Evaluation of a Records-Review Surveillance System Used to Determine the Prevalence of Autism Spectrum Disorders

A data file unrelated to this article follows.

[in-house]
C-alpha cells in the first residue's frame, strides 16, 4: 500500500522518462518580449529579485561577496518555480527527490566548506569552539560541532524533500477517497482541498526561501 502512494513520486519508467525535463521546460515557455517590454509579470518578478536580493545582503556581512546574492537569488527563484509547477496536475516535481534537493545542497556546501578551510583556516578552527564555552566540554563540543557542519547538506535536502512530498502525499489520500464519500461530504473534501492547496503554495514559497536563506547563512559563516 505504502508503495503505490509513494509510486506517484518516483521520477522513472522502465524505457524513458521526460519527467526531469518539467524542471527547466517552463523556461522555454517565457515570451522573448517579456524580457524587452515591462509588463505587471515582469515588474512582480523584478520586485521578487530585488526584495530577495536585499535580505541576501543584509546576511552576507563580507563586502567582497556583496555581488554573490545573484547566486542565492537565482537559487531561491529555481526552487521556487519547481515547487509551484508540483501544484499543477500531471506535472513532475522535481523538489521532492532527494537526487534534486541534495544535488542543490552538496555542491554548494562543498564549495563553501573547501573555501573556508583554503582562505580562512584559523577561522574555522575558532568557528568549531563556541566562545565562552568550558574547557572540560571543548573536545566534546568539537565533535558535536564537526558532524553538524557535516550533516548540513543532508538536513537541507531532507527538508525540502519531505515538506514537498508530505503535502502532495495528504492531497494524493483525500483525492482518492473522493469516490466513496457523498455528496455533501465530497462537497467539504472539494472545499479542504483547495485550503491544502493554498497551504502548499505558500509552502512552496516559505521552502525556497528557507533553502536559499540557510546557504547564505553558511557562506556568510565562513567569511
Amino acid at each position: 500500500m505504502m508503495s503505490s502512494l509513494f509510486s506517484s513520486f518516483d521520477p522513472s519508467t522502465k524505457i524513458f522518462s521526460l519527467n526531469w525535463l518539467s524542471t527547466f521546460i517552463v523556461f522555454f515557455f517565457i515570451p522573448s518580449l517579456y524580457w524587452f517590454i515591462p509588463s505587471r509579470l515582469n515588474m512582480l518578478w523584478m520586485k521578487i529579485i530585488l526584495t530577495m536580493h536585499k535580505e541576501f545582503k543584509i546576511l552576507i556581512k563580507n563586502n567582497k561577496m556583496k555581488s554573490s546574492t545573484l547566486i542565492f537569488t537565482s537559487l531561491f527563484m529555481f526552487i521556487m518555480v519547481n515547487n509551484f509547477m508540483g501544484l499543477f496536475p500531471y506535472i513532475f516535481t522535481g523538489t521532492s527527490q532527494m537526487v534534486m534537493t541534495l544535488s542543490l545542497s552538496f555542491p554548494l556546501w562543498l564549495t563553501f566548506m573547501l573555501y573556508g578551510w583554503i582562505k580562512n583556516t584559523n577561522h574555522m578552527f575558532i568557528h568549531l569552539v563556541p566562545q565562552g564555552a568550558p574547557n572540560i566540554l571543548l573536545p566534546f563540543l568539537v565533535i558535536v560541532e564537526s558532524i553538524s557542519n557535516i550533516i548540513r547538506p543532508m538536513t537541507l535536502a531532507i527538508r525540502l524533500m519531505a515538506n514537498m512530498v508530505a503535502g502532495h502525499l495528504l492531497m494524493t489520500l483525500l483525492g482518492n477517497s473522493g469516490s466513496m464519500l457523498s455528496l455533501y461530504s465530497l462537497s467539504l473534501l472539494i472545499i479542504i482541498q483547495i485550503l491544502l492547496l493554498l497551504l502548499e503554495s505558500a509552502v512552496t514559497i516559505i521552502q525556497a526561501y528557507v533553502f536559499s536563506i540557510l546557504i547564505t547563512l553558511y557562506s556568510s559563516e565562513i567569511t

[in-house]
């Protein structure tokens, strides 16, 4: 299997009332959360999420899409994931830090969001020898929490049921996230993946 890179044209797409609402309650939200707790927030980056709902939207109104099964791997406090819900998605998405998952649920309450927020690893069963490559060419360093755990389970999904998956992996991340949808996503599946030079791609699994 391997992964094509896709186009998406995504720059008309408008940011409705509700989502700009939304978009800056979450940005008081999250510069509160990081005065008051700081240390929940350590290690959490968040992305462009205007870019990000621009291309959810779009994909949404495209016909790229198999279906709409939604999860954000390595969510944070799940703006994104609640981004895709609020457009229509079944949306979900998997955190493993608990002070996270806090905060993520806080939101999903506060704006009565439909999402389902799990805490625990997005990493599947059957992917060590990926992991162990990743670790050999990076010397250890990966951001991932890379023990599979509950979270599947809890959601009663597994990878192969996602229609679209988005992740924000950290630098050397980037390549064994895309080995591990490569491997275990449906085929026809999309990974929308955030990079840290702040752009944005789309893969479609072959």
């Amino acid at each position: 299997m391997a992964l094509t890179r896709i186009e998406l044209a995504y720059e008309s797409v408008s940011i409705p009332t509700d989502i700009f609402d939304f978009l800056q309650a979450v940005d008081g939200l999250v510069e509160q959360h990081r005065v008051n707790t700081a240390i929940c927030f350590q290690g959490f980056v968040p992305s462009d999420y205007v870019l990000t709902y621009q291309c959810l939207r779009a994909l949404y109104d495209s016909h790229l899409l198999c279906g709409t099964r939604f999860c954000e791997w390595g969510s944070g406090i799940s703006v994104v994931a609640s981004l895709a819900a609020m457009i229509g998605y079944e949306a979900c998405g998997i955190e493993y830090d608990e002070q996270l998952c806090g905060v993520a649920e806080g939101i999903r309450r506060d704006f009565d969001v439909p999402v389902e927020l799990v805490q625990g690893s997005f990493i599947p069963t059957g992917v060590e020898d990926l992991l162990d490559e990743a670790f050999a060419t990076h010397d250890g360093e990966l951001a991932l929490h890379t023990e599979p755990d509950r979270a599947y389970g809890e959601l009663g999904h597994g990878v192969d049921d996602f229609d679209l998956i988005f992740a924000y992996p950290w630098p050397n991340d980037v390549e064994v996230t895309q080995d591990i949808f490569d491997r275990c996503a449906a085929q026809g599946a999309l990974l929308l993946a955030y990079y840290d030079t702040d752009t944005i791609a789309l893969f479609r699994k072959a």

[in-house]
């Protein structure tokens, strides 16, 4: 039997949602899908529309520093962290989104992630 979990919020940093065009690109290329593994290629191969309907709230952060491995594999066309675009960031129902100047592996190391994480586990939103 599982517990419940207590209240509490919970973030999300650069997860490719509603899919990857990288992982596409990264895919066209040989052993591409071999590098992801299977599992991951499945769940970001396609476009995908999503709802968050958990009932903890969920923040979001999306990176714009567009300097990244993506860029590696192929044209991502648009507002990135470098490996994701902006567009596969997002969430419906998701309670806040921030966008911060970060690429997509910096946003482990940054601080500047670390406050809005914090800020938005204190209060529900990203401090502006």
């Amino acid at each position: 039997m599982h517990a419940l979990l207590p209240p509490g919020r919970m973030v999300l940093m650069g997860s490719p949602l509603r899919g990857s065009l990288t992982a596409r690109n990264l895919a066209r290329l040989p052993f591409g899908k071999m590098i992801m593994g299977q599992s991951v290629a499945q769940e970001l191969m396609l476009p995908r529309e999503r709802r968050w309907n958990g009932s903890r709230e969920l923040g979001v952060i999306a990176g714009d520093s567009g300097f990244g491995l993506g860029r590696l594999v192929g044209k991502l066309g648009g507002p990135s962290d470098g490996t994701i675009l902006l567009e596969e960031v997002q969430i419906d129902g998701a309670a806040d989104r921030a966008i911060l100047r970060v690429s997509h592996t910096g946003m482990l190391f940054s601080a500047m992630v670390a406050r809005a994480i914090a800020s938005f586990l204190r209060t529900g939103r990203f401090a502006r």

We conducted the first study that estimates the sensitivity, specificity, positive predictive value (PPV), and negative predictive value (NPV) of a population-based autism spectrum disorders (ASD) surveillance system developed at the Centers for Disease Control and Prevention. The system employs a records-review methodology that yields ASD classification (case versus non-ASD case) and was compared with classification based on clinical examination. The study enrolled 177 children. Estimated specificity (0.96, [CI.95 = 0.94, 0.99]), PPV (0.79 [CI.95 = 0.66, 0.93]), and NPV (0.91 [CI.95 = 0.87, 0.96]) were high. Sensitivity was lower (0.60 [CI.95 = 0.45, 0.75]). Given diagnostic heterogeneity, and the broad array of ASD in the population, identifying children with ASD is challenging. Records-based surveillance yields a population-based estimate of ASD that is likely conservative.